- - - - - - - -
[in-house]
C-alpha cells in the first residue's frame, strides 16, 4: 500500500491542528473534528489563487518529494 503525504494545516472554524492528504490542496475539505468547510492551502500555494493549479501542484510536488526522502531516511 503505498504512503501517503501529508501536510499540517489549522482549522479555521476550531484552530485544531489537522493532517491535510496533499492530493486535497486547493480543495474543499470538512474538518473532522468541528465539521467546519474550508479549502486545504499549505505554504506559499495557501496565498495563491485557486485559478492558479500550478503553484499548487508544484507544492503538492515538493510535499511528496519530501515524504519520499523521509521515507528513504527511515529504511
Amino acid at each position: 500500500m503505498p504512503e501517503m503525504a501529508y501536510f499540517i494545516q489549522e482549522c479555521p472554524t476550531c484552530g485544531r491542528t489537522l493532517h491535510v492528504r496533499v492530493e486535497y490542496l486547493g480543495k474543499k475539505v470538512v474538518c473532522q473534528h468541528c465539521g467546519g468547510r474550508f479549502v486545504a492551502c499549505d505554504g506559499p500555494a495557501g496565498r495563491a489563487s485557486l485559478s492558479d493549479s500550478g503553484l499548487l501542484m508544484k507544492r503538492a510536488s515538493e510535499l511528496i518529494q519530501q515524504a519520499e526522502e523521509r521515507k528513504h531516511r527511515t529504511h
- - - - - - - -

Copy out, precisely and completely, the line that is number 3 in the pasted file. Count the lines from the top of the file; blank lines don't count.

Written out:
Amino acid at each position: 500500500m503505498p504512503e501517503m503525504a501529508y501536510f499540517i494545516q489549522e482549522c479555521p472554524t476550531c484552530g485544531r491542528t489537522l493532517h491535510v492528504r496533499v492530493e486535497y490542496l486547493g480543495k474543499k475539505v470538512v474538518c473532522q473534528h468541528c465539521g467546519g468547510r474550508f479549502v486545504a492551502c499549505d505554504g506559499p500555494a495557501g496565498r495563491a489563487s485557486l485559478s492558479d493549479s500550478g503553484l499548487l501542484m508544484k507544492r503538492a510536488s515538493e510535499l511528496i518529494q519530501q515524504a519520499e526522502e523521509r521515507k528513504h531516511r527511515t529504511h